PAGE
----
So if digital experiences are now going to becomes as real for us as real-world experiences, I think we’ll see the rise of digital experiences as a status currency. That is, digital experiences that are more than just fun, they are really something to tell your friends about and gain status from in the way that real-world experiences have been for a while now. And that’s what the Virtual Experience Economy trend is all about: the rise of digital experiences as a status currency in their own right.
How can you anticipate what customers will want next?
The heart of trend watching is so simple: it’s just a new way of looking at the world, which is about seeing new consumer expectations as they emerge, and ideally before they arrive at your doorstep. Whenever you see an innovation – a new product, service, campaign, whatever – ask yourself: how will this innovation change consumer expectations? What similar innovations have I seen recently? What will these new expectations mean for me?
Pretty soon that becomes a habit. And that habit will enable you to spot powerful new trends – meaning new consumer expectations – as they are emerging, so that you have time to respond to them before they become mainstream.
How important are trends for a successful business?
We live in a whirlwind of innovation. This means consumer expectations change faster than ever. It’s clear then that staying ahead of those expectations is crucial. But it’s not enough simply to spot trends or ‘know’ them. You have to apply them! You have to use them to drive your new ideas, and to make things that your customers will want.
How do you become a meaningful trend-driven Innovator?
If you’re spotting trends as I described above, and you are then using those trends to ideate – to come up with new ideas for your business – then you are a trend-driven innovator!
In your opinion, which modern companies play a pioneering role in setting trends?
There are some obvious examples of innovations that have fuelled massive changes in consumer expectations. For example Uber, and the powerful role it played in the emergence of the expectation of one-touch, on-demand service. But powerful new consumer expectations can come from any innovation. And remember, consumers don’t have to buy or even use an innovation to have their expectations changed – they just have to hear about it!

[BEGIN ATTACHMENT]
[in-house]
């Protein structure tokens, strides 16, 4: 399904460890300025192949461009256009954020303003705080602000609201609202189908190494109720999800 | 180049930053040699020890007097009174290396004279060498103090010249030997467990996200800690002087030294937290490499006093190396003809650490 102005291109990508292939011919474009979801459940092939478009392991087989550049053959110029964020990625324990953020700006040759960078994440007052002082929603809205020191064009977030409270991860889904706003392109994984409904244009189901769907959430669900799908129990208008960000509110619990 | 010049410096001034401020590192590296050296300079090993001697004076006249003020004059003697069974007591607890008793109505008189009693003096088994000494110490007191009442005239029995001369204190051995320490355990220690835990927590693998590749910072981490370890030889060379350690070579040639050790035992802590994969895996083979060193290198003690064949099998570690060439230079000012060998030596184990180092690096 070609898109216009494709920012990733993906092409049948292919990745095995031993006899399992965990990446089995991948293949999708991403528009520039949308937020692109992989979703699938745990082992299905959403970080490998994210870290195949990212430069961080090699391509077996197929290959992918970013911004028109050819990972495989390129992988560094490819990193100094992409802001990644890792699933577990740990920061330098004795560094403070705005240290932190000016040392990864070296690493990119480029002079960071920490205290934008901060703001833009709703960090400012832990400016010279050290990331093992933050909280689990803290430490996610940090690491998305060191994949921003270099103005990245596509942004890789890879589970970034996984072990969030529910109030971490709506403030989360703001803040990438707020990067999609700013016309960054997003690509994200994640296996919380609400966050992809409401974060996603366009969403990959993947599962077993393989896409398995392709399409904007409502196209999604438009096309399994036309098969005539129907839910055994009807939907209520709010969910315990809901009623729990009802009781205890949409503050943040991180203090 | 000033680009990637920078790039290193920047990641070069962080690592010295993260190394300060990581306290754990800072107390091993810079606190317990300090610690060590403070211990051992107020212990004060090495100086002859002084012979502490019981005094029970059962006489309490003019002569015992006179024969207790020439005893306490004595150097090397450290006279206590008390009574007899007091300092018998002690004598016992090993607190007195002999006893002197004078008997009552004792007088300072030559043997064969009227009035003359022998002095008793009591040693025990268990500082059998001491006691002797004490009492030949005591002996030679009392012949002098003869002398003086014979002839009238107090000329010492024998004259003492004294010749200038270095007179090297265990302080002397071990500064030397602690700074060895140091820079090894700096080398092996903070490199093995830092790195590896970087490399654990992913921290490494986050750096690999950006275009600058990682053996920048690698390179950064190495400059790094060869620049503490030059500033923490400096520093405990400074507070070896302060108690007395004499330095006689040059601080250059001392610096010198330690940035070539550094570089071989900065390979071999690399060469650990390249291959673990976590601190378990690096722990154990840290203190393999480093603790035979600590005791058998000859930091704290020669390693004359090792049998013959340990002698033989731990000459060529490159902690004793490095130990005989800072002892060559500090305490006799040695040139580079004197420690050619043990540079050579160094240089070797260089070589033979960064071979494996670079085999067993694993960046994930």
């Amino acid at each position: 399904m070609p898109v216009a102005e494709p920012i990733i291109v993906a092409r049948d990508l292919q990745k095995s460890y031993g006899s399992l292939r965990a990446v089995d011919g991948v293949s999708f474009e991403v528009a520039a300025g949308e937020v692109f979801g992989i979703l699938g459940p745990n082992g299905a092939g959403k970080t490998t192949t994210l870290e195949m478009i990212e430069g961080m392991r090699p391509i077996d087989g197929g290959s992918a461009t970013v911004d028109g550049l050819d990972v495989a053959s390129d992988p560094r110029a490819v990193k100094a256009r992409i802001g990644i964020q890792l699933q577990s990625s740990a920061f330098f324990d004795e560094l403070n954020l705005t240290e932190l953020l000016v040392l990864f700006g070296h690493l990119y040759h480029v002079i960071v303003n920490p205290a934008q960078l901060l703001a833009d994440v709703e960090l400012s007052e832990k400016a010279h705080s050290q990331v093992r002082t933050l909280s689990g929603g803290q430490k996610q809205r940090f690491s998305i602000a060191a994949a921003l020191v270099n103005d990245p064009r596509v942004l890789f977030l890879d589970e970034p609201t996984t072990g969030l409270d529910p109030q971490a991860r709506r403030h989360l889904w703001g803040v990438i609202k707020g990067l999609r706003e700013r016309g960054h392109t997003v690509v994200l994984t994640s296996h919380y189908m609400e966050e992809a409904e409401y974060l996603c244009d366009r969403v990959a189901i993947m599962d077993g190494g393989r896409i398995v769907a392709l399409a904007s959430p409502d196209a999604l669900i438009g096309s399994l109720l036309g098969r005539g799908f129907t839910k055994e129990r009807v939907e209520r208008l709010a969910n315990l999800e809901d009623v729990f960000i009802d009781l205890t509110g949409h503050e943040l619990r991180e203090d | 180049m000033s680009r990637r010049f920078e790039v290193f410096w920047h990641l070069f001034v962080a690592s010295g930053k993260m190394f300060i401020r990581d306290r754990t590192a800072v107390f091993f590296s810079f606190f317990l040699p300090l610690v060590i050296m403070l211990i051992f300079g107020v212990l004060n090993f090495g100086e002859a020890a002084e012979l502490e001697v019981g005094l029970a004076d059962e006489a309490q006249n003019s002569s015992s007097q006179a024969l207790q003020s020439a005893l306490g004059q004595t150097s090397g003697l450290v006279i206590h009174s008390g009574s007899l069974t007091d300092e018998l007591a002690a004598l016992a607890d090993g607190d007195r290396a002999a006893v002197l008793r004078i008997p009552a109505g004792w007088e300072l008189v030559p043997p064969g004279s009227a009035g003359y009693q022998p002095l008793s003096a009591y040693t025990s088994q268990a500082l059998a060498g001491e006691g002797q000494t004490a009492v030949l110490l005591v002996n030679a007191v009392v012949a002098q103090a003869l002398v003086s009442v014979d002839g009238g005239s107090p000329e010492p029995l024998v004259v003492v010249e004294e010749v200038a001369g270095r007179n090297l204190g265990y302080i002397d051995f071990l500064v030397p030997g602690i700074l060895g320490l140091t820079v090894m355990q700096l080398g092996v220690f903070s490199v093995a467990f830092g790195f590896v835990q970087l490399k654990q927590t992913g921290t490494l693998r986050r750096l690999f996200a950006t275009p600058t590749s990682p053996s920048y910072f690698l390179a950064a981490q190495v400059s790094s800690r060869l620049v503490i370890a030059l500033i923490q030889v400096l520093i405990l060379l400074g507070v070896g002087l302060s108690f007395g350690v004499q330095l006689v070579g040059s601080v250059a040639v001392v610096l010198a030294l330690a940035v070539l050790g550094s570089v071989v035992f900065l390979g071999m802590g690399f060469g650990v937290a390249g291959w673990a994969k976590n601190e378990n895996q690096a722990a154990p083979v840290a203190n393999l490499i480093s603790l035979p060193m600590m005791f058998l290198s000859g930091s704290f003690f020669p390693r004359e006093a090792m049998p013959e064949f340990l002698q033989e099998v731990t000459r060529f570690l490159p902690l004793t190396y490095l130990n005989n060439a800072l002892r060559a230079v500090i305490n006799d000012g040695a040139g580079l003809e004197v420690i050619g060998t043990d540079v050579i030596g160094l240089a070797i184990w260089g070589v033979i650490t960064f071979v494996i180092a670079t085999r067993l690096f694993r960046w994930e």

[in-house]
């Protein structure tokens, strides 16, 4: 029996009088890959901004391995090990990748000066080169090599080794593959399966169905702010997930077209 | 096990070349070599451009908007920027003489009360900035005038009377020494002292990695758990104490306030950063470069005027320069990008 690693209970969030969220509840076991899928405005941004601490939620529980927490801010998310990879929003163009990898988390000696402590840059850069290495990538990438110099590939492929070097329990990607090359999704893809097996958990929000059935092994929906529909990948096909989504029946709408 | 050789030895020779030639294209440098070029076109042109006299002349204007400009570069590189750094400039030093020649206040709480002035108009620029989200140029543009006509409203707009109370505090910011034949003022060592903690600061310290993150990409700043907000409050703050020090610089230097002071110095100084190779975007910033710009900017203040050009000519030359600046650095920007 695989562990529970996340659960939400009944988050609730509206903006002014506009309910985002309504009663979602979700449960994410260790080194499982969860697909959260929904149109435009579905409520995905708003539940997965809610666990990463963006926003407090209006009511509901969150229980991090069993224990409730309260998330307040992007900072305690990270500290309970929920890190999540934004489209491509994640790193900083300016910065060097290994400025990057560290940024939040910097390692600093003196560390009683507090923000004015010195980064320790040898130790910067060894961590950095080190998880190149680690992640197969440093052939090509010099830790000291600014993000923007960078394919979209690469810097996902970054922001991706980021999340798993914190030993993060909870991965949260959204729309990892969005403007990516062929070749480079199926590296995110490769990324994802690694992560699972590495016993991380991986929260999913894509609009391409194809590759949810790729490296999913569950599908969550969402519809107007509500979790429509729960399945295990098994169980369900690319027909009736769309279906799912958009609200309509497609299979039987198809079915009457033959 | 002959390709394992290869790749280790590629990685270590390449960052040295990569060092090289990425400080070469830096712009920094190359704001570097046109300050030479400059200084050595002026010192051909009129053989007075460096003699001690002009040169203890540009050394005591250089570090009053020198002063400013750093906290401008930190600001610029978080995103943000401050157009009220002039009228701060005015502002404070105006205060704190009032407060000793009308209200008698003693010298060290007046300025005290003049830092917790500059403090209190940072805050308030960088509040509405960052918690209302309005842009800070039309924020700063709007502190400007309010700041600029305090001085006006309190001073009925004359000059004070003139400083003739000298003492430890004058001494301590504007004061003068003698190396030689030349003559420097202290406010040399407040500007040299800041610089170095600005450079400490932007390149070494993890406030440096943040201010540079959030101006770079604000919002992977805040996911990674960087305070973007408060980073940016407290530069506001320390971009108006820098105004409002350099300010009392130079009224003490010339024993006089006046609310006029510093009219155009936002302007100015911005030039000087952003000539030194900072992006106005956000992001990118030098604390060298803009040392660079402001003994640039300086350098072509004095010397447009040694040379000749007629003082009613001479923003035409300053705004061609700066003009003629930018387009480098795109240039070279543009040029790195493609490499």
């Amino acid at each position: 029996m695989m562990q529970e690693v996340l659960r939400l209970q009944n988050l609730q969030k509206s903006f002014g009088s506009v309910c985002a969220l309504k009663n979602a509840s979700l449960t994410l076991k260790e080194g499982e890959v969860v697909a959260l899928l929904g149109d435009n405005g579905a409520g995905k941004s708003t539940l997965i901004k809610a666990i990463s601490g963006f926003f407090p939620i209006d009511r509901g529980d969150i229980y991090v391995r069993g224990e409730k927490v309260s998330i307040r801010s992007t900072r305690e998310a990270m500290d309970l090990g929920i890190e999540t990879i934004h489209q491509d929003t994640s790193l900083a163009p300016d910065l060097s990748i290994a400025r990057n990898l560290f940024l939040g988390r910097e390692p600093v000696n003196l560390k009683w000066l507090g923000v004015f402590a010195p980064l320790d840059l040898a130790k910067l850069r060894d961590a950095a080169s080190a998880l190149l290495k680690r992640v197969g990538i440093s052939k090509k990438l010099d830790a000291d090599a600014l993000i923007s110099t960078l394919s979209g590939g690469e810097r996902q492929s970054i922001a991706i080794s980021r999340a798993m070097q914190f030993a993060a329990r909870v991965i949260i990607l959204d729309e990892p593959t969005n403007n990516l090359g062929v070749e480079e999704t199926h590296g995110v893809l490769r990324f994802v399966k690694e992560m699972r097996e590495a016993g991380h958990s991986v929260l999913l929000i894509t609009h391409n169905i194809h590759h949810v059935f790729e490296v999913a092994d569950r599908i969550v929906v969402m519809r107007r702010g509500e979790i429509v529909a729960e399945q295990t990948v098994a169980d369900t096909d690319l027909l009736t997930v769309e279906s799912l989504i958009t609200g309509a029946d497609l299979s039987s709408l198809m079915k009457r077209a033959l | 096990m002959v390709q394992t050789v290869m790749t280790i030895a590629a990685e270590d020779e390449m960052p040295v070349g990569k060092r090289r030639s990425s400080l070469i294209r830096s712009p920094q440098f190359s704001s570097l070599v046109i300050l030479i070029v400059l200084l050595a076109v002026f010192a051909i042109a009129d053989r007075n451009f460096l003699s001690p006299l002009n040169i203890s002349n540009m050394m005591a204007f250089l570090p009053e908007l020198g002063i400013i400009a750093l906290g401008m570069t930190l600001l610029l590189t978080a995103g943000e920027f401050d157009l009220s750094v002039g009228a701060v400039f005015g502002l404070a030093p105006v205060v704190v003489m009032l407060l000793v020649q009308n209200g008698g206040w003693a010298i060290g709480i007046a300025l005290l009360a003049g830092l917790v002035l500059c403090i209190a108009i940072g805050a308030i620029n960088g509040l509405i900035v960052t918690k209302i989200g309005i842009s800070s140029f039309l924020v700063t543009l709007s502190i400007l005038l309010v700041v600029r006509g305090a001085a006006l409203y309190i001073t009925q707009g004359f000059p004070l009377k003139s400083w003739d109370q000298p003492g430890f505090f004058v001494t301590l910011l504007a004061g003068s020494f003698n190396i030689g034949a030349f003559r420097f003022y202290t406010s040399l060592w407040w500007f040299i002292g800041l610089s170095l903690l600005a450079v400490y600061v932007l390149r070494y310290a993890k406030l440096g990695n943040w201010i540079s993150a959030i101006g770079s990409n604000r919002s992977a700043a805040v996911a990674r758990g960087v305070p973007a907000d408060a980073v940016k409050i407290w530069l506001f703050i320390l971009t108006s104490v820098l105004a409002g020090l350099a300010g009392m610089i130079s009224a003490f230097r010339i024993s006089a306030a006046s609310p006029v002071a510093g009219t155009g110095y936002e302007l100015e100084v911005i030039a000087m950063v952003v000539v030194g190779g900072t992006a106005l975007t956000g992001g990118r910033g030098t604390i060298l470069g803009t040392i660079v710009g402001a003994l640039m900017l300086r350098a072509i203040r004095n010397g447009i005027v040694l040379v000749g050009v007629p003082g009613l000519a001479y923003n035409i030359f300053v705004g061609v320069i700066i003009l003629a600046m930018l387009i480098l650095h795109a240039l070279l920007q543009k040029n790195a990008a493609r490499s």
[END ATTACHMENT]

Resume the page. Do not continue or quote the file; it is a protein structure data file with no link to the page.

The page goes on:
Where do you and your global team of trend analysts get your excellent insights from?
We’re fuelled by the TrendWatching Insight Network, TW:IN. It’s a network of thousands of people all around the world sending us examples of new innovations in their markets. And then the team of analysts that I lead join the dots between those examples, analysing them for the new consumer expectations they create, and spotting trends. In practice, doing that work means holding up these innovations against our Trend Framework – that is, the 16 mega-trends that encapsulate our view of the entire consumer arena – and asking, ‘where does this innovation fit?’
How can you get in touch with TrendWatching?
I’m always happy to talk! David@trendwatching.com
What kind of future do you seek for society and for yourself?
That’s a big question to end on! I hope for a future in which human flourishing is maximised, in which all people are able to realise their full potential. As for me, I will keep looking at the world around me, and trying to make sense of it, and sharing my thoughts with anyone who wants to listen.
David Mattin leads the global team of trend analysts. A sought-after keynote speaker and widely published thought leader, David speaks regularly at high-profile conferences around the world. He is also the co-author of Trend-Driven Innovation. He started his career at The Times newspaper.
Picture credits © TrendWatching